Mark's Pheasant Stew

An old family recipe that came over from Orleton, England where Mark’s family is from. In order to get him to eat it when he was younger, his family told him the meat wasn’t rabbit. Surprise! It was. But he ended up liking it so much that he’s altered the recipe to include pheasant. Served at the Taber Pheasant Festival, anyone who has tried it is happy he did.


  • 1 lb pheasant (wings, thighs, and drumsticks, skin-on, bone-in)
  • 1/2 lb bacon or pork belly
  • 1 cup white or yellow onions, diced
  • 1 cup carrots, diced
  • 1 cup parsnips, diced
  • 2-3 tbsp garlic, minced
  • 3/4 cup crimini mushrooms, quartered
  • 1 cup leeks, diced
  • 2 tbsp paprika
  • 1 tsp nutmeg
  • 2-3 bay leaves
  • 3-4 tbsp flour OR 2-4 tbsp cornstarch, optional
  • 1 cup tomato paste
  • 1 cup red wine
  • 6-8 baby potatoes, halved
  • 4 1/4 cups stock (pheasant, chicken, turkey, or vegetable)
  • 3 tbsp sage, fresh, chopped (2 tbsp if dry)
  • 3 tbsp thyme, fresh, chopped (2 tbsp if dry)


  1. Preheat pan and add bacon/pork belly at a medium heat. Render down and remove when meat is crispy.
  2. Season pheasant with salt and pepper. Add to pan with rendered fat. Brown until skin is crispy. Remove from pan.
  3. Add onions, carrots, and parsnips. Sauté for 3 - 5 minutes. Scrape bottom of the pot to help introduce colour and flavour to the vegetables.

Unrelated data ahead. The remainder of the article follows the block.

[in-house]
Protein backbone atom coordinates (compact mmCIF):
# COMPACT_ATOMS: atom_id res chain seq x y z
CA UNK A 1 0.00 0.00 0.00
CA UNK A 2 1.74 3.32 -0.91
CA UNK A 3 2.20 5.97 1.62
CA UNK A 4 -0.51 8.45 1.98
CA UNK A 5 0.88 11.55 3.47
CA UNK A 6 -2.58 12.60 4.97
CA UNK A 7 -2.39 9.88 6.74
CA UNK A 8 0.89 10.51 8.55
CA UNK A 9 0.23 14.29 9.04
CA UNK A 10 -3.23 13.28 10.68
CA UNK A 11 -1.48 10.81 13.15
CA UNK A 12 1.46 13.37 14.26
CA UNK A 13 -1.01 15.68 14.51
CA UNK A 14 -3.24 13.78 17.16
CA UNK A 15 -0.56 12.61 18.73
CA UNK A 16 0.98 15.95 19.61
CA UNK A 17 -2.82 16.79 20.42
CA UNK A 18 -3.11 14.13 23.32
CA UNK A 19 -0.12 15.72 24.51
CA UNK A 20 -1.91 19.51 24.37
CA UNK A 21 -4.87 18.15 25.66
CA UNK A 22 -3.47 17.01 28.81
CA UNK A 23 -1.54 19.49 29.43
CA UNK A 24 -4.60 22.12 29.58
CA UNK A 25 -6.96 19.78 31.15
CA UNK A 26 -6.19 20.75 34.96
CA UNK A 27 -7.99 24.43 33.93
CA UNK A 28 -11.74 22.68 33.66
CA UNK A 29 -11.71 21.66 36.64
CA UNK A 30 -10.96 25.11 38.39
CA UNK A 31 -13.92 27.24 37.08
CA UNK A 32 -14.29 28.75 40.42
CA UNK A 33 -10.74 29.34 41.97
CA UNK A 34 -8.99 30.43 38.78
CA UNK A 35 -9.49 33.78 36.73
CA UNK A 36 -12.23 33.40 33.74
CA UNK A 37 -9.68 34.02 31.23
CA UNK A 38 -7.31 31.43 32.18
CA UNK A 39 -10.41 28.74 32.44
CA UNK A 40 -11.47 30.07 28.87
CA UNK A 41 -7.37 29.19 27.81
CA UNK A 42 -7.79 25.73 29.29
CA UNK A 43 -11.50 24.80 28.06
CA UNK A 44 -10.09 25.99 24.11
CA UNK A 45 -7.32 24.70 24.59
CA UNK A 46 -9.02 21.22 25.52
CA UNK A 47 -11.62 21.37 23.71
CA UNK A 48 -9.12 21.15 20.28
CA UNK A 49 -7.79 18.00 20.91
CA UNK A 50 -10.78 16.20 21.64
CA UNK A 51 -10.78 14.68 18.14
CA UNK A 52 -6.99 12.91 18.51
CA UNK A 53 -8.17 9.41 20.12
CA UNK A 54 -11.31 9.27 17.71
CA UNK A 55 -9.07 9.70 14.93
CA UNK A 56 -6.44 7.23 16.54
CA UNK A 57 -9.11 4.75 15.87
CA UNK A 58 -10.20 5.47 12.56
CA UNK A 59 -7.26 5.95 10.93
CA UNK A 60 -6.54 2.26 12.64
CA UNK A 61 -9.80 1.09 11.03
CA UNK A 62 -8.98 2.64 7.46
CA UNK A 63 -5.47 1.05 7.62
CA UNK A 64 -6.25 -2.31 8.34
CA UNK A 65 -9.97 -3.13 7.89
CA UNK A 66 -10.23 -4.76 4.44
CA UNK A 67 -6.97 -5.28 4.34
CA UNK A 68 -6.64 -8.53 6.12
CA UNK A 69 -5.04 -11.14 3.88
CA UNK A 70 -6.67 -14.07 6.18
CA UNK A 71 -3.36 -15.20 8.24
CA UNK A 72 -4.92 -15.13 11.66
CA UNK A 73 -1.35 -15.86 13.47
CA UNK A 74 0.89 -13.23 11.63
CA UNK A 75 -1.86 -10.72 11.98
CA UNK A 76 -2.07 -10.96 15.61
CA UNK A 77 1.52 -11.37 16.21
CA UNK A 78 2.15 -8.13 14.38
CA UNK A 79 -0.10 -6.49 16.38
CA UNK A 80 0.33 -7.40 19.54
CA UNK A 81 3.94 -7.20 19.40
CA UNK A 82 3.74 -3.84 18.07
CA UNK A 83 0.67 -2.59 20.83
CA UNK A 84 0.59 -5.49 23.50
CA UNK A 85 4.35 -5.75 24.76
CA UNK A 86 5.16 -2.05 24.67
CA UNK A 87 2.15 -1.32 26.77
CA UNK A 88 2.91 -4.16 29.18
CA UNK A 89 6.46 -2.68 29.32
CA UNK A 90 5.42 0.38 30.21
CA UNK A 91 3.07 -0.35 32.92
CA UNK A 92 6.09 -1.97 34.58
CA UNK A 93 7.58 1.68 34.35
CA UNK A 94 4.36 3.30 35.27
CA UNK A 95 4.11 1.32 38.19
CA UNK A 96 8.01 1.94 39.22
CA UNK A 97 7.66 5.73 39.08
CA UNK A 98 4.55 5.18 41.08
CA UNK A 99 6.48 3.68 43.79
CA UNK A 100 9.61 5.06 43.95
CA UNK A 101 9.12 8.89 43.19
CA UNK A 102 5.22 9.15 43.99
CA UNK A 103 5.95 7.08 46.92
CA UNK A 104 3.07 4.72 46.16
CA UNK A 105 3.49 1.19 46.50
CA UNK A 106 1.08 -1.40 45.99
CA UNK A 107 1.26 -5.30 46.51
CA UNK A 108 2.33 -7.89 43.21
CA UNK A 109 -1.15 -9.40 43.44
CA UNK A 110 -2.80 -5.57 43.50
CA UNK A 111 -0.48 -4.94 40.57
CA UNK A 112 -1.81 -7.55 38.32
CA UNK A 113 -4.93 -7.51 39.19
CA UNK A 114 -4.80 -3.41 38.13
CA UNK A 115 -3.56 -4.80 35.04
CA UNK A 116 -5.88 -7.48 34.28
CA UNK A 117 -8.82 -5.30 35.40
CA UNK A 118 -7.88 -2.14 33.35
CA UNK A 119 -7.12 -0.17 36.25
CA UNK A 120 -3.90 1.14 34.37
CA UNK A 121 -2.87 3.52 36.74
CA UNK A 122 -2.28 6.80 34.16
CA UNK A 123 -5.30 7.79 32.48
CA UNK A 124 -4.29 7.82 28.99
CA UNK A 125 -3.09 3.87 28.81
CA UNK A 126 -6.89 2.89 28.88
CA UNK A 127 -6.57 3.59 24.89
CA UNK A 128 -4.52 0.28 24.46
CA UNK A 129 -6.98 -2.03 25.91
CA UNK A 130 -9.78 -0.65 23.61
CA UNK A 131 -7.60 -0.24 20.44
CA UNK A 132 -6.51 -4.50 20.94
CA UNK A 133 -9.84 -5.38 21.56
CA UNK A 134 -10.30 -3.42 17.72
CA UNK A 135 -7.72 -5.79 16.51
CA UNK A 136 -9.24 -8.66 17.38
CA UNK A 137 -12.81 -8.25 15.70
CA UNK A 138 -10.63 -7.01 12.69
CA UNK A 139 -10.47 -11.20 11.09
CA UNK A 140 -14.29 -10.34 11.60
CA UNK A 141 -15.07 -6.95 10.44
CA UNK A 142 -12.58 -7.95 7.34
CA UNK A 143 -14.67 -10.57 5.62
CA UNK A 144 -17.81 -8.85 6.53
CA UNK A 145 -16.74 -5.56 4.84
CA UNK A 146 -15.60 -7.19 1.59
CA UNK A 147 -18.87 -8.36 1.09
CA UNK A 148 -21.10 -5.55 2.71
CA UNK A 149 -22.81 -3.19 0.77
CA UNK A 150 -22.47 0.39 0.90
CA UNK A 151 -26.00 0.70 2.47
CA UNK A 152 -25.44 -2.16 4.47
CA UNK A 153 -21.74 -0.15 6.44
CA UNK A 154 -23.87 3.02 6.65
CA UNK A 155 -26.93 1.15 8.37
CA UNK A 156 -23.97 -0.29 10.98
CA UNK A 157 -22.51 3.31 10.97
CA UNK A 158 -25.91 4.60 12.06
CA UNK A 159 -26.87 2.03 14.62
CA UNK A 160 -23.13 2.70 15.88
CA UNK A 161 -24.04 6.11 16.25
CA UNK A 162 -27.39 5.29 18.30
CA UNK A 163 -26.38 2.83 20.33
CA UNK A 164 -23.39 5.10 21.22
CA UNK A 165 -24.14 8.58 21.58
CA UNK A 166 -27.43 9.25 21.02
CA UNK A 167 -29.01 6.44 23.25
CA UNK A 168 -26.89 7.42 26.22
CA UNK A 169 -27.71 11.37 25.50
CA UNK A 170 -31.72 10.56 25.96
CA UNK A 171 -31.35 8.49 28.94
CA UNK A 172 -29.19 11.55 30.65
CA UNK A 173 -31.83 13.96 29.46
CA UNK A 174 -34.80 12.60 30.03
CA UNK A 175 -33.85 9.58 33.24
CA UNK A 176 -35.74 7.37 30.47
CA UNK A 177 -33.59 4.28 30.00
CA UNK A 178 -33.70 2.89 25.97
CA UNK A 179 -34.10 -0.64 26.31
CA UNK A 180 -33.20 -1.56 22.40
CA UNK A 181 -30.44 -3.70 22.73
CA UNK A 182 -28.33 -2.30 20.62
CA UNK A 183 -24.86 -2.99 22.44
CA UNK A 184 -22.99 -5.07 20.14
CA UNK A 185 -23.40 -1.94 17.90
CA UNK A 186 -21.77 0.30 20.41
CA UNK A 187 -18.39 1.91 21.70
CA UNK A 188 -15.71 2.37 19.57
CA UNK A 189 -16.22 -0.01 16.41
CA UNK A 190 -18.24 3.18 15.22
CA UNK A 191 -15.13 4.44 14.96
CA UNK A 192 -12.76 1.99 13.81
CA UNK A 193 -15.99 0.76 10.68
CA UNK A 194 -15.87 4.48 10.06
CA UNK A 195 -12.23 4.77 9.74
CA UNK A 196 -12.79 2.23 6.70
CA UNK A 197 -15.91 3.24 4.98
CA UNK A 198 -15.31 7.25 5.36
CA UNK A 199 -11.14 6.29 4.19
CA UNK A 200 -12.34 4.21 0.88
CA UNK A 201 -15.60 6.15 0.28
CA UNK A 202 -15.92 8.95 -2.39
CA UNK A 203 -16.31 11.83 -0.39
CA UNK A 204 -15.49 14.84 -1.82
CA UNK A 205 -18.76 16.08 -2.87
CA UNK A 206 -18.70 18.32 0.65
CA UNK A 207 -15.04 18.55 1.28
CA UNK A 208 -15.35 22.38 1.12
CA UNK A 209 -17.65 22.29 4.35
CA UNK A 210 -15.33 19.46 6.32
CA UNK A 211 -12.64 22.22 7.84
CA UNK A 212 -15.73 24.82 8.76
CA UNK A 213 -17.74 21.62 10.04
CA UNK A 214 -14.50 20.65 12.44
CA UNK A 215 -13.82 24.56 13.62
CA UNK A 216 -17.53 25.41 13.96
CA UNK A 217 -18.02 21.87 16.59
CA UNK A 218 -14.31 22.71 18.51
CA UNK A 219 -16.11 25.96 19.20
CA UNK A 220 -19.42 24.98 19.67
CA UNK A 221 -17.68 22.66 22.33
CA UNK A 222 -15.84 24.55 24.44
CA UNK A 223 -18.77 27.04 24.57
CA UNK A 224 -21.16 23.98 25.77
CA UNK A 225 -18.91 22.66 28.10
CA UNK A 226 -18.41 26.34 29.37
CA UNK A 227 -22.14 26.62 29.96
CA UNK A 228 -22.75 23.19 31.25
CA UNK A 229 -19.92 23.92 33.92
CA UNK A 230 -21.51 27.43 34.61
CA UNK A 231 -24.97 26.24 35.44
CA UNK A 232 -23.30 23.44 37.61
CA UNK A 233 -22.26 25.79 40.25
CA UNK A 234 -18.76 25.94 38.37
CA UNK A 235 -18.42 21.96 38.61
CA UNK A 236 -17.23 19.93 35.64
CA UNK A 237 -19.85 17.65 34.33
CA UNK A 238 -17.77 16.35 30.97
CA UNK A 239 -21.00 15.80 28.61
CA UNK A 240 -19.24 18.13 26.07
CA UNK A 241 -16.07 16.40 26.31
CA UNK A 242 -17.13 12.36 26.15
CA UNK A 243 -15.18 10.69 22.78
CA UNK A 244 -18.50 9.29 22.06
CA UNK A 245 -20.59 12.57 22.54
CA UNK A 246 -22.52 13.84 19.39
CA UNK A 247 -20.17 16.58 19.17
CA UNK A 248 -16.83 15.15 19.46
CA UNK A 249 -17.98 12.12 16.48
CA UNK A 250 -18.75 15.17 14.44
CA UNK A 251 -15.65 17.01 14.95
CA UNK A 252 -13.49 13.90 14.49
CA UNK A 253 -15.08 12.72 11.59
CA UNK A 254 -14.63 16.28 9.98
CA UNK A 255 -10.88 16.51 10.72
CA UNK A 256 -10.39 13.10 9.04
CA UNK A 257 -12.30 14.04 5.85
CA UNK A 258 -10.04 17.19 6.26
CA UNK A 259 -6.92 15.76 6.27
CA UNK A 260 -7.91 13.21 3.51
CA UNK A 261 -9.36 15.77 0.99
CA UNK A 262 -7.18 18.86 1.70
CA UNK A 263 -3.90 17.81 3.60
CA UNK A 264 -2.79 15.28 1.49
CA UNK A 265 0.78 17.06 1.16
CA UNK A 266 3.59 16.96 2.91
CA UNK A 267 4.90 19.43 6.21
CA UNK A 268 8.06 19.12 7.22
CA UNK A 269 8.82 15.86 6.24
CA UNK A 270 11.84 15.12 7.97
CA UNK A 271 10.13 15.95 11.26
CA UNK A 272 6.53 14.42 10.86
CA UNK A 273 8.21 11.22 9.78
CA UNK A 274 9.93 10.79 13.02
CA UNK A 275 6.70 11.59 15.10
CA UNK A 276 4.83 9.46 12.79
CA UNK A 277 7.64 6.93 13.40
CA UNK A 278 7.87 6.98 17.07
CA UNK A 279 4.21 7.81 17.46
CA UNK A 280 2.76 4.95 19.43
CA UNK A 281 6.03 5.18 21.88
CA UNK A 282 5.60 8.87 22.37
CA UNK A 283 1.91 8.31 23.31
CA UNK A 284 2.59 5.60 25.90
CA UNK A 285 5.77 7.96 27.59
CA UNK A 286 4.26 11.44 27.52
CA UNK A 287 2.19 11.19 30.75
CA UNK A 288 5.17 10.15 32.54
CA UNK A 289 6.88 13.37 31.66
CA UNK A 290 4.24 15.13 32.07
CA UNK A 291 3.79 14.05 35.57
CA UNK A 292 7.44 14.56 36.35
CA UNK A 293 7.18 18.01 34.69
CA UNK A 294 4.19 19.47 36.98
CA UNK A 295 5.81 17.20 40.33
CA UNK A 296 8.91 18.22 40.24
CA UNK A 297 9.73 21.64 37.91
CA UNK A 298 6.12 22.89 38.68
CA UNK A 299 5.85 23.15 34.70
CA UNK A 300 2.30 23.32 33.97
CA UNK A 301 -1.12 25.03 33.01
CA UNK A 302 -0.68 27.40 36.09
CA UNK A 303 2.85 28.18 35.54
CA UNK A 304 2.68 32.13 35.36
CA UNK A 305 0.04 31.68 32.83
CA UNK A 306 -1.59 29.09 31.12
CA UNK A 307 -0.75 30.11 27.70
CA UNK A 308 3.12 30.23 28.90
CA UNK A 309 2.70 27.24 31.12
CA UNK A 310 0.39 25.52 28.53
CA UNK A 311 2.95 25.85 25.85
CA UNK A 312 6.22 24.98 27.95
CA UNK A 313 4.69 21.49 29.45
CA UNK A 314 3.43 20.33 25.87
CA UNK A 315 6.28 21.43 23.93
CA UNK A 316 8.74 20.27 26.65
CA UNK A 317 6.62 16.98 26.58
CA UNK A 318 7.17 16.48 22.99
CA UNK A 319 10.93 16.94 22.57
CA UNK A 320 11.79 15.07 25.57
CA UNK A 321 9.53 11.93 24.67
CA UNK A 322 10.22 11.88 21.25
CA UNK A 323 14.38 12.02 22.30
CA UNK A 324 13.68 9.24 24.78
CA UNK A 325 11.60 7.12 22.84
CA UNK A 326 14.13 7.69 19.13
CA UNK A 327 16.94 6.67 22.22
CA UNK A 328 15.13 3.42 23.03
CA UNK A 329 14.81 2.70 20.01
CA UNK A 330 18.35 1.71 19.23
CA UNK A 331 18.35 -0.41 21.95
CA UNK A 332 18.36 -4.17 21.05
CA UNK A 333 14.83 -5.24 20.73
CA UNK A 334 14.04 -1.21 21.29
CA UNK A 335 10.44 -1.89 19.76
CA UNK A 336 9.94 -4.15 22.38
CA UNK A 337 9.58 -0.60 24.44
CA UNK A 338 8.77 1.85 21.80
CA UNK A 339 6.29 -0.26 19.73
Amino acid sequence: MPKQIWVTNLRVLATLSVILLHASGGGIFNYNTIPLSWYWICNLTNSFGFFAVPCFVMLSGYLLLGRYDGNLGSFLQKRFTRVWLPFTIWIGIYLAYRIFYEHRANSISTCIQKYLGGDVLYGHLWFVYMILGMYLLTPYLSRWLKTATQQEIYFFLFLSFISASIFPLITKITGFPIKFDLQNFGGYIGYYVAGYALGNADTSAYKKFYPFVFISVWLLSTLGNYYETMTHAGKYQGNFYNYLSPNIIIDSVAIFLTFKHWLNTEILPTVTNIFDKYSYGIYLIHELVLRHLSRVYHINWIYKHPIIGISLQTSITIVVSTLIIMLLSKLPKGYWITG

4. Add in garlic, crimini mushrooms, and leeks. Cook for another 4 - 5 minutes. Stir every so often.
  5. Add salt, pepper, paprika, nutmeg, and bay leaves while cooking. *Optional add flour now to form a roux. For gluten-free stew, by-pass this step and reduce later on or add corn starch slurry to thicken.
  6. Add in tomato paste. Let cook for 2 - 3 minutes.
  7. Add red wine to deglaze the pan and to loosen up all of the bits.
  8. Add potatoes, sage, and thyme. Mix well.
  9. Add pheasant back into the pot and stir.
  10. Add stock until everything is covered.
  11. Maintain medium to medium low heat. Stir every so often to ensure nothing sticks or burns to the bottom of the pan.
  12. Allow stew to cook until the meat has reached an internal temperature of 165º F. A good way to test this is the meat will start to easily come away from the bone and the veggies will become very tender to the fork but not mushy.
  13. Remove from heat. Serve with a salad, a nice piece of crusty bread, or biscuits.
  14. Share and enjoy with friends and family.